My Experience at Bioneers 2017: Rise Up and Confront Climate Change

At the inaugural morning of this year’s Bioneers conference, 18 Foothill students sat in the audience as the talented Afia Walking Tree and Deb Lane performed a blood pumping chorus of lively drumming. As a newcomer to Bioneers, I wasn’t expecting something so lively and indulgent so early in the morning, especially at a three day conference centered around climate change and environmentalism.

This performance was just the first in an array of multi media projects and presentations centered around important environmental topics. The event spanned the entire weekend, drawing a vast audience of both youth and adults.

The theme of this year’s conference was Uprising, and was centered around action-based environmental education. Spanning three days, the national conference provided insight into issues affecting our world and introduced attendees to different ways of looking at solutions through new scientific breakthroughs, various cultures, and differences in privilege and circumstance. The ability to approach environmental issues from various viewpoints is one reason why Bioneers is so important: the key to solving today’s global problems, especially the problem of climate change, should focus on inclusion and collaboration.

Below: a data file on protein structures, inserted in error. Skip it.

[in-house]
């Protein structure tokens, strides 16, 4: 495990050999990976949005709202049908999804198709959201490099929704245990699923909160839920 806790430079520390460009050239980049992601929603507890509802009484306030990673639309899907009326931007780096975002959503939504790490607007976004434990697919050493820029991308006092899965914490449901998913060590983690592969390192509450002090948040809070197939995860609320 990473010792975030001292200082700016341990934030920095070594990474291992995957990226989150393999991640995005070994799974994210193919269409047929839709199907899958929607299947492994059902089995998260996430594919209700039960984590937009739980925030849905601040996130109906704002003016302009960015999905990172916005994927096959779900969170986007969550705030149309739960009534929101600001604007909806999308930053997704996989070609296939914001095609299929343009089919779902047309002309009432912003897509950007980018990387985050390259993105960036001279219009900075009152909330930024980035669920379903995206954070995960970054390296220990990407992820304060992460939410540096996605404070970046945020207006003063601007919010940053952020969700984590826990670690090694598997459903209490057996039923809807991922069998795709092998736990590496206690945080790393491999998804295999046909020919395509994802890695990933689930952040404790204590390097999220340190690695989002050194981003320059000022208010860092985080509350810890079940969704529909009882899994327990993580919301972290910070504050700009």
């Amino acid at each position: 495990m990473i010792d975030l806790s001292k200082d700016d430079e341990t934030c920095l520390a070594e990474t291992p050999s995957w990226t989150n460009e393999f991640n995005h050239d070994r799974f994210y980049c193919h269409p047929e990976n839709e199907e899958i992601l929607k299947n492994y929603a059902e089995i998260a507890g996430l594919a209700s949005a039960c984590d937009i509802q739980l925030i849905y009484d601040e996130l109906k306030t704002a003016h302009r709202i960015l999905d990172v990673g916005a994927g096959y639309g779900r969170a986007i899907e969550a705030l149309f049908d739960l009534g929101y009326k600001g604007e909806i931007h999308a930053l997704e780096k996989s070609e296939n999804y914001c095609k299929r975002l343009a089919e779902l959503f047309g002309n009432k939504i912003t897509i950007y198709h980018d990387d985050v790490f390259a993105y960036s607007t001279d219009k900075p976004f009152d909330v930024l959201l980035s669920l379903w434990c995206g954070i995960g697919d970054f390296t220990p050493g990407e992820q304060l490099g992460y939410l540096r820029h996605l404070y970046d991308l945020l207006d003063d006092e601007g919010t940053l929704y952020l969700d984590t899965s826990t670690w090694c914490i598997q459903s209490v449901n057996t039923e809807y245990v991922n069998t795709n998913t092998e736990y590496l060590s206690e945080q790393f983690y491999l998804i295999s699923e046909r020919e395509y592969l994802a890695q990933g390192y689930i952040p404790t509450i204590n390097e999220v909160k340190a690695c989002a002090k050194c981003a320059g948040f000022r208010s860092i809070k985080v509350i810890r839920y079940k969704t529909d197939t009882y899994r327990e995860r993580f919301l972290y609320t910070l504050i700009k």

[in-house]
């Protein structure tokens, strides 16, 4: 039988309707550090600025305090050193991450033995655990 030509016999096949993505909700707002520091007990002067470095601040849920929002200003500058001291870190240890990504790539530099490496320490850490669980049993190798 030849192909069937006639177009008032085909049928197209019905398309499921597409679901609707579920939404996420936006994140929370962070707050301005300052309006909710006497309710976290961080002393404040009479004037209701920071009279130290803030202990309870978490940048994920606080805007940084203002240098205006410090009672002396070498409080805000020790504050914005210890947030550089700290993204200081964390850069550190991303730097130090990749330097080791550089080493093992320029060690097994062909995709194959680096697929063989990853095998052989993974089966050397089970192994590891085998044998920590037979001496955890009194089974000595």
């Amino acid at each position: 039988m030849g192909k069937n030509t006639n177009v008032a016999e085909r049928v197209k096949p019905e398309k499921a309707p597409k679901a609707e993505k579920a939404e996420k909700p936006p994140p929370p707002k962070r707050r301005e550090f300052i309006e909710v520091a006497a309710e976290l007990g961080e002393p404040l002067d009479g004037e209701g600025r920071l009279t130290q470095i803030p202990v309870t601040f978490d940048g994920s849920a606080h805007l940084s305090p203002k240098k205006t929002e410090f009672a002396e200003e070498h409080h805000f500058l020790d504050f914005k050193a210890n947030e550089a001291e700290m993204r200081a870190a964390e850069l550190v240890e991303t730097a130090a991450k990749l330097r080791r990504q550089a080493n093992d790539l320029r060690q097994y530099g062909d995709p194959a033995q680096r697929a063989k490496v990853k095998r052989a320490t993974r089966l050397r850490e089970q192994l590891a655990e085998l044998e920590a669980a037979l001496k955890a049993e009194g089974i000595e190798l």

Foothill Bioneers Students
We Are Not Alone: What Animals Think and Feel”

The talk “We Are Not Alone: What Animals Think and Feel” given later Friday morning was presented by world renowned author Carl Safina. Safina began the talk with the age old question “Does my really dog love me?”, but ended powerfully by asking the audience rather if they really love their dogs. Safina artfully suggested the presence of deeper thought processes in not only Fido’s brain but all of our fellow creatures. He discussed anxiety disorders in mice, communication between groupers and moray eels during cooperative hunting sessions, and the elephant’s ability to differentiate not only between different human languages, but different human cultures as well. He used these details to illustrate the flawed capacity of anthropomorphism, or giving a non-human entity human characteristics: animals already have humanlike emotions, and we should not superimpose them purely due to a failure to understand.